US 3120737 A
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1964 D. G. HOLLOWAY ROCKET MOTOR PROPELLANT Filed Feb. 17. 1961 Re la five fic /rn fng ra fe Jaye 1a: m file! Consumeds/ a mac/era/e rafe m Wapzd/y burned fuel Mara d/ow consumed fuel INVENTOR- David [ll-[anomaly J 4. Fri Q04 5 aafiwmr United States Patent Office 3,120,737 Patented Feb. 11, 1964 3,120,737 ROCKET MOTOR PROPELLANT David G. Holloway, Carter Hill Road, RED. 1, Concord, N.H. Filed Feb. 17, 1961, Ser. No. 90,148 3 Claims. (Cl. fill-35.6) (Granted under Title 35, U.S. Code (1952), see. 266) The invention described herein may be manufactured and used by or for the Government of the United States of America for governmental purposes without the payment of any royalties thereon.
The present invention relates to a solid propellant rocket motor and more particularly to a rocket motor whose propelling charge is comprised of a plurality of fuel ring elements having different rates of burning in order that desired shapes of the unburned portion of the propellant may be obtained.
Solid propellant motors, in the present state of the art, are generally comprised of a cylindrically shaped outer sleeve having contained therein a chemical composition usually having an axial bore to provide for greater surface burning area. Attached to one end of such outer sleeve is a conventional exhaust nozzle to increase the thrust efliciency of the expelled gases.
Although such prior art motors have served their intended purpose, they have not proved wholly satisfactory for the reason that the conventional thrust producing nozzle, comprised of heavy, inert material, is carried aloft by the motor as a drag load.
The improvement in solid propellant rocket motors as contemplated by the various embodiments of this disclosure resides in augmenting the thrust from such con ventional nozzles by providing an additional nozzle formed from the face of the unburned portion of the fuel. Additionally, the conventional nozzle may be entirely dispensed with, either initially or at some time during the flight, thereby utilizing only the relatively light-weight, consumable fuel-nozzle to develop the required thrust.
Accordingly, an object of this invention is to increase the thrust-to-weight ratio of solid fuel rocket motors.
Another object is to produce a rocket motor whose fuel charge is comprised of a plurality of individual disc elements.
A further object is to apportion the burning rate of the propellant discs so that at burning, desired configurations will be formed from the unburned portion of the fuel.
A still further object is to produce a rocket motor Whose fuel charge is a substantially homogeneous composition having a pro-shaped axial bore in the form of a thrust nozzle.
These and other objects and features of the invention will become apparent to those skilled in the art as the disclosure is made in the following description of the preferred embodiments of the invention as illustrated in the annexed drawings wherein:
FIGURE 1 illustrates a sectioned view of a rocket motor employing concentric fuel rings, together with a graphic indication of relative burning rate vs. axial distance; and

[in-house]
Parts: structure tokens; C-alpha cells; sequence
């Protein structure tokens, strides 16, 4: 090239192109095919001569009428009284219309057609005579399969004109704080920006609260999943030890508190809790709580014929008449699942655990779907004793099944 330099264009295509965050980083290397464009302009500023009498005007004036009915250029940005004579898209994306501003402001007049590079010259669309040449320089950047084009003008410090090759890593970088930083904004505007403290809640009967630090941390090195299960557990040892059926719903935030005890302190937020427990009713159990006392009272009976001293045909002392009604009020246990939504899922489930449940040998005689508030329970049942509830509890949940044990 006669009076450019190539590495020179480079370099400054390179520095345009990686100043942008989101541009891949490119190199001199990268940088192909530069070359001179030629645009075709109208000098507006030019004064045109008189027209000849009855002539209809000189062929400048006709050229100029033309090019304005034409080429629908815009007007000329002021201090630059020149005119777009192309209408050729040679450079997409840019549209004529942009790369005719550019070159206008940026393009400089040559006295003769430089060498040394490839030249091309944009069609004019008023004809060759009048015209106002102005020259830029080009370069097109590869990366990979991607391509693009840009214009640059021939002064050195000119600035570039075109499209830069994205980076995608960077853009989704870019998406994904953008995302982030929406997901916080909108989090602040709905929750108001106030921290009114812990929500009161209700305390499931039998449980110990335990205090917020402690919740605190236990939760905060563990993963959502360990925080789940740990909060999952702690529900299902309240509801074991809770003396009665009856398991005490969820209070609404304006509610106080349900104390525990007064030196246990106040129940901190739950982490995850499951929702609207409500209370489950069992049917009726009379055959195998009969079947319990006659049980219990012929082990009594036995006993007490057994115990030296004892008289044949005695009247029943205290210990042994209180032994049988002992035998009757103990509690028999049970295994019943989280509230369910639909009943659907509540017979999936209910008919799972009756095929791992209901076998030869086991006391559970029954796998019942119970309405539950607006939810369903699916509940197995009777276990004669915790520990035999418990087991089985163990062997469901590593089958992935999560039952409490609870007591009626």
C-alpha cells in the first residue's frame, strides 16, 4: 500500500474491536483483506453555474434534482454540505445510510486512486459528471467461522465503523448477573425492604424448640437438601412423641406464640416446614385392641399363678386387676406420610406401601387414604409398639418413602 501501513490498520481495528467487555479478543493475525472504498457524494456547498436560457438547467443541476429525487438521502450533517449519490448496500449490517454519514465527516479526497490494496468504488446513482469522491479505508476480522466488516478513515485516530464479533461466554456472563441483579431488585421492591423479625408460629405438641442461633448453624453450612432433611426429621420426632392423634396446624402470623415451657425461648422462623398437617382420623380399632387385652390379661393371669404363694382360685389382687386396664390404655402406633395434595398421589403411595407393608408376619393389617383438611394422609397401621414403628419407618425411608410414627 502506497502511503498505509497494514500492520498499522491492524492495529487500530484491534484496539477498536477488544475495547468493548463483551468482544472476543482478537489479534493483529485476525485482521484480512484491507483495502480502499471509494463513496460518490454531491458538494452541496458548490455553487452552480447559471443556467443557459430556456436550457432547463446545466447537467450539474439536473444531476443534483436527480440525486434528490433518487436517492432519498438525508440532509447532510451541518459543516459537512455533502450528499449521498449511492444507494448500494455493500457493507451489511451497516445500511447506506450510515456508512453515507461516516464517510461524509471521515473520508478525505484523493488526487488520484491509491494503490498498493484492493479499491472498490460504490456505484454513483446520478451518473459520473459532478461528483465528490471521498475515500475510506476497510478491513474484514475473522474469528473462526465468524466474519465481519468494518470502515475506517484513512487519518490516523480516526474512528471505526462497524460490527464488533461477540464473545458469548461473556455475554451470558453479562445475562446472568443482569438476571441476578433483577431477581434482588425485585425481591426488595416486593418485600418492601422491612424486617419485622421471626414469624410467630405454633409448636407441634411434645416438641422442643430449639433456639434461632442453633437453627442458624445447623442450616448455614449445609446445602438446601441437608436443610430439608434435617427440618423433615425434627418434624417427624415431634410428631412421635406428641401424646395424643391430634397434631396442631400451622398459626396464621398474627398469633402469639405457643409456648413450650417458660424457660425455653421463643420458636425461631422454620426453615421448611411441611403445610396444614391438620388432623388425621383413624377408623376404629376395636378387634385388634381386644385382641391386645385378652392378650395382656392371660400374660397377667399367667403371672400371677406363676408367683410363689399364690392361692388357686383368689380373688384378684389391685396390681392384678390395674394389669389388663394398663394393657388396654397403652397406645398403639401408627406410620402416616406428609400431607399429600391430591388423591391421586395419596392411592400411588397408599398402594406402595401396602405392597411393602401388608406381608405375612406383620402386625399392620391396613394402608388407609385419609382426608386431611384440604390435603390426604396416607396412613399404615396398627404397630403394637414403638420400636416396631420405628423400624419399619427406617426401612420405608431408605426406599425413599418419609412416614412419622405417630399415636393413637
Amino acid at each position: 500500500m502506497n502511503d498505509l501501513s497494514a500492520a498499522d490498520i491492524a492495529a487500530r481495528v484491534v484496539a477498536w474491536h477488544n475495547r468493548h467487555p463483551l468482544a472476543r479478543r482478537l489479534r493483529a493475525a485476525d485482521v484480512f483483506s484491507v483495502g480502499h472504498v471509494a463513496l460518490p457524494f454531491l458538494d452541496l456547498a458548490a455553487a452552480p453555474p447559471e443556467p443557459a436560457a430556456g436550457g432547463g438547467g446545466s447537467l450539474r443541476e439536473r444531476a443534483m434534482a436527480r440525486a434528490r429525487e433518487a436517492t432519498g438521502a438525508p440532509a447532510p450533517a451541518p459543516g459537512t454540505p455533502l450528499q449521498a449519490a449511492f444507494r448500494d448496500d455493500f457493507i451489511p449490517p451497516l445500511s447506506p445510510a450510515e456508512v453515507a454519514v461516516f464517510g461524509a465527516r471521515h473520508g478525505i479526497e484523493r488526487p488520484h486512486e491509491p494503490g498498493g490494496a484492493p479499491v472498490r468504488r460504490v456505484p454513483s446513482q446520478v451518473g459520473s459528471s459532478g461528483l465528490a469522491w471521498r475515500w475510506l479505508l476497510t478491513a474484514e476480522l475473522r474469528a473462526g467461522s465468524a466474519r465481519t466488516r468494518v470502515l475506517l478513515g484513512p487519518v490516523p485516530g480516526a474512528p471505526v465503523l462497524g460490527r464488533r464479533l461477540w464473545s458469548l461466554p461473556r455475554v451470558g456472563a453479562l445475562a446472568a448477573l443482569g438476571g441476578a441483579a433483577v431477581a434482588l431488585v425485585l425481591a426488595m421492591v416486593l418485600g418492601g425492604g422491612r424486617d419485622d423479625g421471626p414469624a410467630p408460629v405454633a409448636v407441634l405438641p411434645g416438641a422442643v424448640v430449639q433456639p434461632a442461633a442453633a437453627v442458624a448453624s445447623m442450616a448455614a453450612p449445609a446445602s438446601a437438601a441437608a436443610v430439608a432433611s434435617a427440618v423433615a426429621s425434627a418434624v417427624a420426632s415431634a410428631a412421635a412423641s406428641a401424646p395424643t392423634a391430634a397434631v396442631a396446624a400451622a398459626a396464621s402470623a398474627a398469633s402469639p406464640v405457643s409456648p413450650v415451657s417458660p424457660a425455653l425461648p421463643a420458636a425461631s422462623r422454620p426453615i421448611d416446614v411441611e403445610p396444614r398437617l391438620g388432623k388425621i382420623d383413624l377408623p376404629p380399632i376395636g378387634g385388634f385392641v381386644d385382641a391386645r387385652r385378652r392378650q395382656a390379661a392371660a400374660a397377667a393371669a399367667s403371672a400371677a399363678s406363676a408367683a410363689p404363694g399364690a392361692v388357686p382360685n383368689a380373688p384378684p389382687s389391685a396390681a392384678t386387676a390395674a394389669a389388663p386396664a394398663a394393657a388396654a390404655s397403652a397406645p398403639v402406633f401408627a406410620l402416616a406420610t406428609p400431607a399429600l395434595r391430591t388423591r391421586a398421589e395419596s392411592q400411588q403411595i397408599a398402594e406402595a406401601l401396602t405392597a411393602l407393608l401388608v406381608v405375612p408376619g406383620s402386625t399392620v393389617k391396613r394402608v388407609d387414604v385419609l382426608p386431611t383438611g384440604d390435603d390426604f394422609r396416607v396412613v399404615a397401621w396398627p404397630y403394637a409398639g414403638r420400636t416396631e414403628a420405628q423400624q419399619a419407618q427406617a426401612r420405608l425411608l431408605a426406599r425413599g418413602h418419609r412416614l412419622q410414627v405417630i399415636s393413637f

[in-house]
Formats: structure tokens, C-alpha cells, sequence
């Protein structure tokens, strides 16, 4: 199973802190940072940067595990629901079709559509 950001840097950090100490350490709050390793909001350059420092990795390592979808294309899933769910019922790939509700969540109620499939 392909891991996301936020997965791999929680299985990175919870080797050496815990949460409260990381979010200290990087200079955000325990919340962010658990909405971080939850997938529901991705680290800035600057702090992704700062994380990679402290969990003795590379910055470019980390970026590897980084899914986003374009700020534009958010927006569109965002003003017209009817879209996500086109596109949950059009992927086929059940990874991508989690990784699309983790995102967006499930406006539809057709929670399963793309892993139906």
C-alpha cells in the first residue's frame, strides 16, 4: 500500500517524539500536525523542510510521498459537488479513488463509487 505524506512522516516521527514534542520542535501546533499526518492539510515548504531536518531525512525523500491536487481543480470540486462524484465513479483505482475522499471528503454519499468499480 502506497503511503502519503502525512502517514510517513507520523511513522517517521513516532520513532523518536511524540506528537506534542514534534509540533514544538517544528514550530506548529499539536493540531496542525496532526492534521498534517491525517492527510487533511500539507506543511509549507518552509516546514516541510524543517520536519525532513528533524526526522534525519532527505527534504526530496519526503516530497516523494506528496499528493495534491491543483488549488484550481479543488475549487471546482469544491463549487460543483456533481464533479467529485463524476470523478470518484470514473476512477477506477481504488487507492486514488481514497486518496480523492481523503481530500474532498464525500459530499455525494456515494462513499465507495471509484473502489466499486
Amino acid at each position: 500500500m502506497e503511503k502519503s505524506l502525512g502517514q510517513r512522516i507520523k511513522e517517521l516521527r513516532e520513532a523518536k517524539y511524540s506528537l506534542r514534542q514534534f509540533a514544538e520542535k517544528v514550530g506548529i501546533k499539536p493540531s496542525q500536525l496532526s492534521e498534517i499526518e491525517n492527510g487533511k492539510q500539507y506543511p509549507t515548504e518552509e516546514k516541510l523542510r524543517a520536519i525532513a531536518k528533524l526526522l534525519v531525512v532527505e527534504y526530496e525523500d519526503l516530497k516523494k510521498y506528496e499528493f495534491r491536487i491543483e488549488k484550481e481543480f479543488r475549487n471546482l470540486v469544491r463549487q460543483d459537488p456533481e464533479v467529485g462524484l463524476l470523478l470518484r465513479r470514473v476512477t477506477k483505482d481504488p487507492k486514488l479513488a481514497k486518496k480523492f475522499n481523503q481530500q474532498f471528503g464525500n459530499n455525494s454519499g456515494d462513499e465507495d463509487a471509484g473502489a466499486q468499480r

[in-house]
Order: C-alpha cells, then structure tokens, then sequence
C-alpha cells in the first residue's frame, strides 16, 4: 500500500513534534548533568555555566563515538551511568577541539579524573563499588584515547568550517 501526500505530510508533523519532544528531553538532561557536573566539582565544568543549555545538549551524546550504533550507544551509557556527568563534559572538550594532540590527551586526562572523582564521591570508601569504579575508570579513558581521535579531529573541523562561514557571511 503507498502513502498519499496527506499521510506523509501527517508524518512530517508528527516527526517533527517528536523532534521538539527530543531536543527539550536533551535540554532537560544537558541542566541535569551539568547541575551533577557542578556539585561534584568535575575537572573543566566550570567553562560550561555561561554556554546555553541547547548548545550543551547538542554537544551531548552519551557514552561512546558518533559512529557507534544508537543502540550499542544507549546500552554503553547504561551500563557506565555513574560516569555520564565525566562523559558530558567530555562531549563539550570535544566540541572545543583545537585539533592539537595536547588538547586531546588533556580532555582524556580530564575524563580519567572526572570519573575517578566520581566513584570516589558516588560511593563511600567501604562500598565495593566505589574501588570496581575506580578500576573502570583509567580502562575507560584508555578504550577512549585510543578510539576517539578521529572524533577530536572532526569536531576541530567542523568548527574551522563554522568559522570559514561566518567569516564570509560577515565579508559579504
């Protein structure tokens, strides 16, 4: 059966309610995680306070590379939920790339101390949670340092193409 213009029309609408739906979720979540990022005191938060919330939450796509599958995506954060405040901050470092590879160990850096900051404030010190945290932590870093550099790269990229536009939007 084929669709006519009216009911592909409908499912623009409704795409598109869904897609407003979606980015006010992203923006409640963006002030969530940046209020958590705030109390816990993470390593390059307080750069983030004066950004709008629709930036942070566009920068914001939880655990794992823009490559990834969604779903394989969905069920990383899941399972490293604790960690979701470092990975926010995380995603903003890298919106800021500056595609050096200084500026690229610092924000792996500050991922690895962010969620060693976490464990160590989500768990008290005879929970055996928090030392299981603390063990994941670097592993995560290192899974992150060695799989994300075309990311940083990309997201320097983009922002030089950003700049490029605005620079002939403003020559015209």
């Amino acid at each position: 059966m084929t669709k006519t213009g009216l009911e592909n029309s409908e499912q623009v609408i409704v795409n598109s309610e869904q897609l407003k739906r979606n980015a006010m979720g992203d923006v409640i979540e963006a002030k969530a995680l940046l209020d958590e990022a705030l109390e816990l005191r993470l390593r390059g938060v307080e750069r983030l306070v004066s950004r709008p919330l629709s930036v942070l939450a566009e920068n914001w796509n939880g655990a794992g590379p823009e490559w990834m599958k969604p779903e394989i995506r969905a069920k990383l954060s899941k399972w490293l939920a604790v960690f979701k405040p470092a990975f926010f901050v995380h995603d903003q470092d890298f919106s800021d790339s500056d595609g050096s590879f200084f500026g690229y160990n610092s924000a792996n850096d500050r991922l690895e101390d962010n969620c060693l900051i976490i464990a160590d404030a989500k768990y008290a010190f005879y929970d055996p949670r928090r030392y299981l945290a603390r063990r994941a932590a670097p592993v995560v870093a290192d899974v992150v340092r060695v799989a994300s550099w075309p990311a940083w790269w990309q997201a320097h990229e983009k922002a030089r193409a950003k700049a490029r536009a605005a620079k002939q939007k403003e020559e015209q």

FIGURE 2 illustrates a modification of the invention containing a fuel composition having a pre-shaped axial cavity.
Referring now to the drawings wherein like reference characters designate like or corresponding parts, there is shown in FIGURE 1 a solid fuel rocket motor 11 comprised of a suitable sleeve or casing 12, a conventional thrust nozzle 13 integrally connected to casing 12, and a plurality of solid fuel rings 14, 15, and 16 concentrically disposed relative to each other along the axis AA of motor 11. Each of the rings 14 is aperteured through its center thus forming axial bore 17 when assembled into the motor 11. Since each of rings 14, 15 and 16 has a rate of burning which corresponds to the legend on the drawing, it can now be readily seen that upon ignition of the propellant charge along bore 17, the fuel rings 14, 15 and 16 will burn unevenly, according to their burning rate, thereby forming a nozzle from the unburned fuel, i.e. as burning continues, the axial bore will successively assume the shapes indicated by dotted lines 11, 22, and 3-3. Fuel rings 16 of slowly consumed fuel are located adjacent casing 12 at critical locations to prevent burning through the casing walls. At ignition the bottom of the bore 17 forms the constriction of the burning gases to provide the thrust until such time as there is sufficient consumption of part of the charge as indicated by the dotted lines of FIGURE 1, and thereafter the rocket motor 11 operates with a nozzle within the propellant. When a sufficient quantity of fuel has been consumed so that the mouth of the nozzle in the propellant is wider than the nozzle 13, then for the remainder of the burning period, the gases will be constricted in the nozzle of the propellant and will be again constricted at the nozzle 13 for additional thrust. Thus, it is now-apparent that a thrust nozzle, of the type herein disclosed formed from the unburned portions of the propellant, acts in tandem with the conventional external nozzle 13 to augment the thrust of rocket motor 11.